Law \ Legal

San Francisco Reverses Authorization For Lethal Police Robots

The San Francisco Board of Supervisors voted on Thursday to reverse a decision they made last week allowing police to use robots to administer deadly force, following national pushback from the public.

The original 8–3 vote authorizing the robots would have allowed police to kill criminal suspects with remotely operated robots in response to situations where they believe there is an imminent threat of death to officers or members of the public.

The initiative was supposed to start with teams arming bomb disposal robots with bombs that can be remotely activated, like the makeshift fatal-force robot that was used following a 2016 mass shooting in Dallas, Texas.

Following the vote last week, which was prompted by a new California state law that requires police to get city approval for the use of military-grade equipment, dozens of demonstrators, including civil rights groups and city supervisors, gathered outside City Hall Monday to protest the board’s decision.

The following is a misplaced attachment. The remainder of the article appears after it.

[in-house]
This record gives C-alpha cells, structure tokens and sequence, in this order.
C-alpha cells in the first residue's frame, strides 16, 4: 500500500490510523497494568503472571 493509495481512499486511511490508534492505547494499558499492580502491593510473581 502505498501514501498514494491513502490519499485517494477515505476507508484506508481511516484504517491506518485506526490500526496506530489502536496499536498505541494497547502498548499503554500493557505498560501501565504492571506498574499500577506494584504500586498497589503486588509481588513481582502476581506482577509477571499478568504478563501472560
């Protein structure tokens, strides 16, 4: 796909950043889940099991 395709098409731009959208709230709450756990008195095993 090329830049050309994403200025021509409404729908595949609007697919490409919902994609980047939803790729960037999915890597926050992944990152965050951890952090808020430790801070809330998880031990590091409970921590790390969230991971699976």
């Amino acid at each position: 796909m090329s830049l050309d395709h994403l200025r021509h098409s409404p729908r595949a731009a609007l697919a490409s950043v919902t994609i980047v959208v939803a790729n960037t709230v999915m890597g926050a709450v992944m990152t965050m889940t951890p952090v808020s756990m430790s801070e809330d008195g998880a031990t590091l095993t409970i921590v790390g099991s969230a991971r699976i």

The Electronic Frontier Foundation also released a letter on Monday signed by 44 community organizations opposing the San Francisco Board’s decision on green lighting lethal robots and calling on the board to take opposition to the plan seriously.

“SFPD’s proposal, if approved, threatens the privacy and safety of city residents and visitors,” the EFF letter argued.

Supervisors like Dean Preston, who voted against the lethal robot authorization originally, felt the public did not have enough time to weigh in on the issue.

“The people of San Francisco have spoken loud and clear: There is no place for killer police robots in our city,” Preston said in a press release.

Gordon Marr, a supervisor who originally voted in favor of the lethal robots, reversed his decision in the second vote. He shared on Monday that he regretted his original vote in a series of tweets on the subject.

“I’ve grown increasingly uncomfortable with our vote & the precedent it sets for other cities without as strong a commitment to police accountability,” Marr wrote. “I do not think making state violence more remote, distanced, & less human is a step forward.”

The decision not to authorize the deadly-force robots may not be permanent; the San Francisco Chronicle reported after the vote that the issue has been sent back to a committee for “further discussion.”

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